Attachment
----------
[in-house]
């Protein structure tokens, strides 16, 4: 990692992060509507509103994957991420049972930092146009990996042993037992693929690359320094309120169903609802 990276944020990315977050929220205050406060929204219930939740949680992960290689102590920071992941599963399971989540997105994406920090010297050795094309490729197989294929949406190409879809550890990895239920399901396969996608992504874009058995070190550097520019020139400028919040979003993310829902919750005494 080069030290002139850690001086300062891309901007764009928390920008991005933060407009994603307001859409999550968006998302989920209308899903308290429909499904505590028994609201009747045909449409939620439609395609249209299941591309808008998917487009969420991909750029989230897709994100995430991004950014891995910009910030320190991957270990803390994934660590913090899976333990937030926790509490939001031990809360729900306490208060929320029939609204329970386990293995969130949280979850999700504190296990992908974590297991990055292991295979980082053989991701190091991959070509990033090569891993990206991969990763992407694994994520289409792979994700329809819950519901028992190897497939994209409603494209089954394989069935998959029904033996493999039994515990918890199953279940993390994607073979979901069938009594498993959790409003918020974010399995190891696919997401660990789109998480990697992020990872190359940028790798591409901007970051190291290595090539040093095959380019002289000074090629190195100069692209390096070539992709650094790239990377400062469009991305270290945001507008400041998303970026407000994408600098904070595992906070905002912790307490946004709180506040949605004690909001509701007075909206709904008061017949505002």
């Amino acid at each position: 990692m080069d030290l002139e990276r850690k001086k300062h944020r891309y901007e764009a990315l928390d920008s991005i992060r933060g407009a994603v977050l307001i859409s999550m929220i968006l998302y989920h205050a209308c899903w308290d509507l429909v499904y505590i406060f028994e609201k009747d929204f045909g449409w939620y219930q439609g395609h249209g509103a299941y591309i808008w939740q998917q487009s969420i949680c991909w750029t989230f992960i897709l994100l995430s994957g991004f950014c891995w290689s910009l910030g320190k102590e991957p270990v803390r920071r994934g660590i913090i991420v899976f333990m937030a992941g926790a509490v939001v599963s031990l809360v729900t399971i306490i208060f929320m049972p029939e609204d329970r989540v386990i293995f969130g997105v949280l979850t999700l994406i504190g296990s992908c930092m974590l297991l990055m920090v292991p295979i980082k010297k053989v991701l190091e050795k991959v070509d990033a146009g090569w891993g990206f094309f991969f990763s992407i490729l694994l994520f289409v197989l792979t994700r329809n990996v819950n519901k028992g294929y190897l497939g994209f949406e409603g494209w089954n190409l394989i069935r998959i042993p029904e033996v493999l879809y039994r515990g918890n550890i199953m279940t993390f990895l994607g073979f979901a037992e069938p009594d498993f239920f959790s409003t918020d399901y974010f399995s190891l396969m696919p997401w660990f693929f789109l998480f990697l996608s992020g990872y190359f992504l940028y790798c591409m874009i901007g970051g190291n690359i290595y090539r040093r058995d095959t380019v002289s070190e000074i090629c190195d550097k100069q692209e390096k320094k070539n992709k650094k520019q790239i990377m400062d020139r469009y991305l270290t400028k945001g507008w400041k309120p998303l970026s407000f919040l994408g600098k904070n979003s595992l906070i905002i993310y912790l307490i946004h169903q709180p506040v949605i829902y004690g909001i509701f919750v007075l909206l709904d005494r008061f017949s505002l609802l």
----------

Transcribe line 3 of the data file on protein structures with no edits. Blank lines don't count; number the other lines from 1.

């Amino acid at each position: 990692m080069d030290l002139e990276r850690k001086k300062h944020r891309y901007e764009a990315l928390d920008s991005i992060r933060g407009a994603v977050l307001i859409s999550m929220i968006l998302y989920h205050a209308c899903w308290d509507l429909v499904y505590i406060f028994e609201k009747d929204f045909g449409w939620y219930q439609g395609h249209g509103a299941y591309i808008w939740q998917q487009s969420i949680c991909w750029t989230f992960i897709l994100l995430s994957g991004f950014c891995w290689s910009l910030g320190k102590e991957p270990v803390r920071r994934g660590i913090i991420v899976f333990m937030a992941g926790a509490v939001v599963s031990l809360v729900t399971i306490i208060f929320m049972p029939e609204d329970r989540v386990i293995f969130g997105v949280l979850t999700l994406i504190g296990s992908c930092m974590l297991l990055m920090v292991p295979i980082k010297k053989v991701l190091e050795k991959v070509d990033a146009g090569w891993g990206f094309f991969f990763s992407i490729l694994l994520f289409v197989l792979t994700r329809n990996v819950n519901k028992g294929y190897l497939g994209f949406e409603g494209w089954n190409l394989i069935r998959i042993p029904e033996v493999l879809y039994r515990g918890n550890i199953m279940t993390f990895l994607g073979f979901a037992e069938p009594d498993f239920f959790s409003t918020d399901y974010f399995s190891l396969m696919p997401w660990f693929f789109l998480f990697l996608s992020g990872y190359f992504l940028y790798c591409m874009i901007g970051g190291n690359i290595y090539r040093r058995d095959t380019v002289s070190e000074i090629c190195d550097k100069q692209e390096k320094k070539n992709k650094k520019q790239i990377m400062d020139r469009y991305l270290t400028k945001g507008w400041k309120p998303l970026s407000f919040l994408g600098k904070n979003s595992l906070i905002i993310y912790l307490i946004h169903q709180p506040v949605i829902y004690g909001i509701f919750v007075l909206l709904d005494r008061f017949s505002l609802l």